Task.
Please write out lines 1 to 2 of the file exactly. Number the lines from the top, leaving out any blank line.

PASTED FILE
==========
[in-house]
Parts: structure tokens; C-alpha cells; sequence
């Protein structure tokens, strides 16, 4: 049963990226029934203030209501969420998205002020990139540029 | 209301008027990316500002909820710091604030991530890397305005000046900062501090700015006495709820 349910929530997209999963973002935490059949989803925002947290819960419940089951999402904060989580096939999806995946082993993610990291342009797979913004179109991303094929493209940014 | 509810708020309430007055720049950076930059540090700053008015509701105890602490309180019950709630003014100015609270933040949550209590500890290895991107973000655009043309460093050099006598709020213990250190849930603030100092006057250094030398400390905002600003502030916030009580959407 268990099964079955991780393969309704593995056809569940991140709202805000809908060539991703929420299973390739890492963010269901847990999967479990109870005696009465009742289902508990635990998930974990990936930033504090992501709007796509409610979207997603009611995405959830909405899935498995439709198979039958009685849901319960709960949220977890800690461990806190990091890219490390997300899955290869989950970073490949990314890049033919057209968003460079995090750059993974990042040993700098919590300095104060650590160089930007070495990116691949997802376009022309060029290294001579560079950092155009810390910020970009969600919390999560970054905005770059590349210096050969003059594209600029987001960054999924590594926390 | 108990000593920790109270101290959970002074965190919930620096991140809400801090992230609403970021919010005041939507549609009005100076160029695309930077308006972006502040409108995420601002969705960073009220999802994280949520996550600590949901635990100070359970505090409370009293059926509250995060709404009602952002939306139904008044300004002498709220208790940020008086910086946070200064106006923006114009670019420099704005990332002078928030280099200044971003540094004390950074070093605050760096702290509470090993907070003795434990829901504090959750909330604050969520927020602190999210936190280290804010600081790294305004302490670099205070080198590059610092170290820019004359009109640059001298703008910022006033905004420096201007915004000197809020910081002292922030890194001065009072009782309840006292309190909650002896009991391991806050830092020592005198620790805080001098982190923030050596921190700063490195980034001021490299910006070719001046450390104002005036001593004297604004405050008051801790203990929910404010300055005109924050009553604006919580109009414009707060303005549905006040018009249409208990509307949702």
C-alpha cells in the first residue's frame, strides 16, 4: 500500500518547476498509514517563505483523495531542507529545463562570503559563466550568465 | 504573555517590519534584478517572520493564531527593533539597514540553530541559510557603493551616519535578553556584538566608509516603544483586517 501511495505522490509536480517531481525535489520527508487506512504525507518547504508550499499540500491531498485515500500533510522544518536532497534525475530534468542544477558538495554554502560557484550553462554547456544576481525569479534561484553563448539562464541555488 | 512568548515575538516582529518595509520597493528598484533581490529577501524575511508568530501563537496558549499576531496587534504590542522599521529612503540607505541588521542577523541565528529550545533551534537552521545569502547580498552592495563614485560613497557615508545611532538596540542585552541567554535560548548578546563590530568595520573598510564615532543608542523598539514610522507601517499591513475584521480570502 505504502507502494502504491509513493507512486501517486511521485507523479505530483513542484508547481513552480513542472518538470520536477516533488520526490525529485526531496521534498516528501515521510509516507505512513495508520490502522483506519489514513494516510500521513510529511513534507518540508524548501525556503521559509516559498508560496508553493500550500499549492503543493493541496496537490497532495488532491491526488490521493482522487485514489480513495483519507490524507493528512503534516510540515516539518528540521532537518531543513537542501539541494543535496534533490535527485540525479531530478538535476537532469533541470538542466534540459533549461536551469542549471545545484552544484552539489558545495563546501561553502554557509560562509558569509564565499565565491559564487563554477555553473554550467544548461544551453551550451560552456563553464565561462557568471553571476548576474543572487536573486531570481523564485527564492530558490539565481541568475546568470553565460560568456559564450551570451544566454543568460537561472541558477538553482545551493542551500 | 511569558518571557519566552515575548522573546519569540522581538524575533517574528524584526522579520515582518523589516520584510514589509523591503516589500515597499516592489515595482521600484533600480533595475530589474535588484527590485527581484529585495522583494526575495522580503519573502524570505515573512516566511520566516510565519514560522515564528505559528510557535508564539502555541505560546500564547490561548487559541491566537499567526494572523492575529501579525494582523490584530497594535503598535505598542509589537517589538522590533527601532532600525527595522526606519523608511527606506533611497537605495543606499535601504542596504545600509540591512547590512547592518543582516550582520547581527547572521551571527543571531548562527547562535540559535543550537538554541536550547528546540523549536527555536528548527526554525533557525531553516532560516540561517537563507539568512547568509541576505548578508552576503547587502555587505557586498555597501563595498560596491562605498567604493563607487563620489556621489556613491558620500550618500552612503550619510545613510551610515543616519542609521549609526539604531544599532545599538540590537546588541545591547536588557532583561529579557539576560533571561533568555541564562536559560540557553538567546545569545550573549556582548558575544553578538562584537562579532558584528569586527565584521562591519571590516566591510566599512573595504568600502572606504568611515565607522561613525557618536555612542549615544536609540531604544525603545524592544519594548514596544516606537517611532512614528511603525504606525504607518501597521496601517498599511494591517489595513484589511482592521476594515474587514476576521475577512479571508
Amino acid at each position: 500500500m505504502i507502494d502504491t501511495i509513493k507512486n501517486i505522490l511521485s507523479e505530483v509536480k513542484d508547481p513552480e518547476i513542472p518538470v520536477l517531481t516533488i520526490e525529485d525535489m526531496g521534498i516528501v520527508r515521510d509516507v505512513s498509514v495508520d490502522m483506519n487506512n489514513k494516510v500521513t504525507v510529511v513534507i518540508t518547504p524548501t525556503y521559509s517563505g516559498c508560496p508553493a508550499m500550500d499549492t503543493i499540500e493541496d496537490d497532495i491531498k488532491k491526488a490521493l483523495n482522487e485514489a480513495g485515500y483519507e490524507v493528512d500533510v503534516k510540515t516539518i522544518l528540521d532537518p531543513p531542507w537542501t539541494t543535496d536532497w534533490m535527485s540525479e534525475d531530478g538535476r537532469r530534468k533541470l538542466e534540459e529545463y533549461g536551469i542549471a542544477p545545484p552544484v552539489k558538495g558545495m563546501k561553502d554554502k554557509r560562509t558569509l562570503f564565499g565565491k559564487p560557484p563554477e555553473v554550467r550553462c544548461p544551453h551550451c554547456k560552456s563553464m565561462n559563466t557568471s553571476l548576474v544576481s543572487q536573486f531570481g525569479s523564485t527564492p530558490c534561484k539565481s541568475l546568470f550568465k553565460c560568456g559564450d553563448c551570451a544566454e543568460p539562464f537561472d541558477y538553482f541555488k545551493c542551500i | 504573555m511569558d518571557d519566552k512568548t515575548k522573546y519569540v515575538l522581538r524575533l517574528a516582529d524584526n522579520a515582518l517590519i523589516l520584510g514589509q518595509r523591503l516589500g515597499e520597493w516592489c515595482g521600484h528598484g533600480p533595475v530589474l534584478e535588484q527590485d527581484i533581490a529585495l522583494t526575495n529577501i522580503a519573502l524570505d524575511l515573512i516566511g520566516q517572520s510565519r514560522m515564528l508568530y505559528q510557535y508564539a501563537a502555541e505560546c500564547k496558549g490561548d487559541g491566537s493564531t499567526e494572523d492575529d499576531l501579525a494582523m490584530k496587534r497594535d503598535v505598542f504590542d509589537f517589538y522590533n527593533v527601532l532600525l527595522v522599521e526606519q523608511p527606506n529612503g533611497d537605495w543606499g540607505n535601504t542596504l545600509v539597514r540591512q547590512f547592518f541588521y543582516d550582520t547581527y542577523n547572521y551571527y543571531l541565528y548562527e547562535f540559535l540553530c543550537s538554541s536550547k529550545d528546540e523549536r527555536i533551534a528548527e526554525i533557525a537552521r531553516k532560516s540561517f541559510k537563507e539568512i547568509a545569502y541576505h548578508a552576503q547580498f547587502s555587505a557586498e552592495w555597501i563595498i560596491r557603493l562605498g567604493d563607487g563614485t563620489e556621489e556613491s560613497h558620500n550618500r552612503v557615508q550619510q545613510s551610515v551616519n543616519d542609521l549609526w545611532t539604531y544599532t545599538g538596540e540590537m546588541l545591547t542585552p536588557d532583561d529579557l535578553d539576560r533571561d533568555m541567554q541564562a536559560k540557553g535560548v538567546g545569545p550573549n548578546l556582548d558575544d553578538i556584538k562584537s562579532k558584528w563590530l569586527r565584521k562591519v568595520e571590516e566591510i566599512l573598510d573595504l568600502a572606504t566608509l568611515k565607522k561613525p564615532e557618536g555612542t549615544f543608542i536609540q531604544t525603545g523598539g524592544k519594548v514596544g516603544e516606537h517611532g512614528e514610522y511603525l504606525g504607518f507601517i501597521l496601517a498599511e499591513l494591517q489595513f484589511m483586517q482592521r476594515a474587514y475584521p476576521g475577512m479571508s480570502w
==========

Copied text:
[in-house]
Parts: structure tokens; C-alpha cells; sequence